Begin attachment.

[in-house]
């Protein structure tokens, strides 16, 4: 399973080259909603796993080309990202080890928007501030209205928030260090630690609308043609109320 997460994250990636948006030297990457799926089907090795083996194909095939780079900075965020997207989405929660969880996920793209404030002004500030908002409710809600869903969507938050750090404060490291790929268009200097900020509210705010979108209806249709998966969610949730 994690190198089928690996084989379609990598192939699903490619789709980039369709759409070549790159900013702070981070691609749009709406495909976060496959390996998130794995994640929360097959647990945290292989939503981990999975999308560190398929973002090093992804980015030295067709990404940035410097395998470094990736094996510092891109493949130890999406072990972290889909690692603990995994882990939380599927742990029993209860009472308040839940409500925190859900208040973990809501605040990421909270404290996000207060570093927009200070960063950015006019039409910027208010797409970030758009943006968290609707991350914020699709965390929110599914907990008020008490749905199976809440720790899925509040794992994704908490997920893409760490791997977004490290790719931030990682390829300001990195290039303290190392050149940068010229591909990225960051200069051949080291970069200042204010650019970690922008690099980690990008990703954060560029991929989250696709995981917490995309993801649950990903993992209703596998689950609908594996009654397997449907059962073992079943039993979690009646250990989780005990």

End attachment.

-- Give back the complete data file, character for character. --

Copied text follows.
[in-house]
């Protein structure tokens, strides 16, 4: 399973080259909603796993080309990202080890928007501030209205928030260090630690609308043609109320 997460994250990636948006030297990457799926089907090795083996194909095939780079900075965020997207989405929660969880996920793209404030002004500030908002409710809600869903969507938050750090404060490291790929268009200097900020509210705010979108209806249709998966969610949730 994690190198089928690996084989379609990598192939699903490619789709980039369709759409070549790159900013702070981070691609749009709406495909976060496959390996998130794995994640929360097959647990945290292989939503981990999975999308560190398929973002090093992804980015030295067709990404940035410097395998470094990736094996510092891109493949130890999406072990972290889909690692603990995994882990939380599927742990029993209860009472308040839940409500925190859900208040973990809501605040990421909270404290996000207060570093927009200070960063950015006019039409910027208010797409970030758009943006968290609707991350914020699709965390929110599914907990008020008490749905199976809440720790899925509040794992994704908490997920893409760490791997977004490290790719931030990682390829300001990195290039303290190392050149940068010229591909990225960051200069051949080291970069200042204010650019970690922008690099980690990008990703954060560029991929989250696709995981917490995309993801649950990903993992209703596998689950609908594996009654397997449907059962073992079943039993979690009646250990989780005990």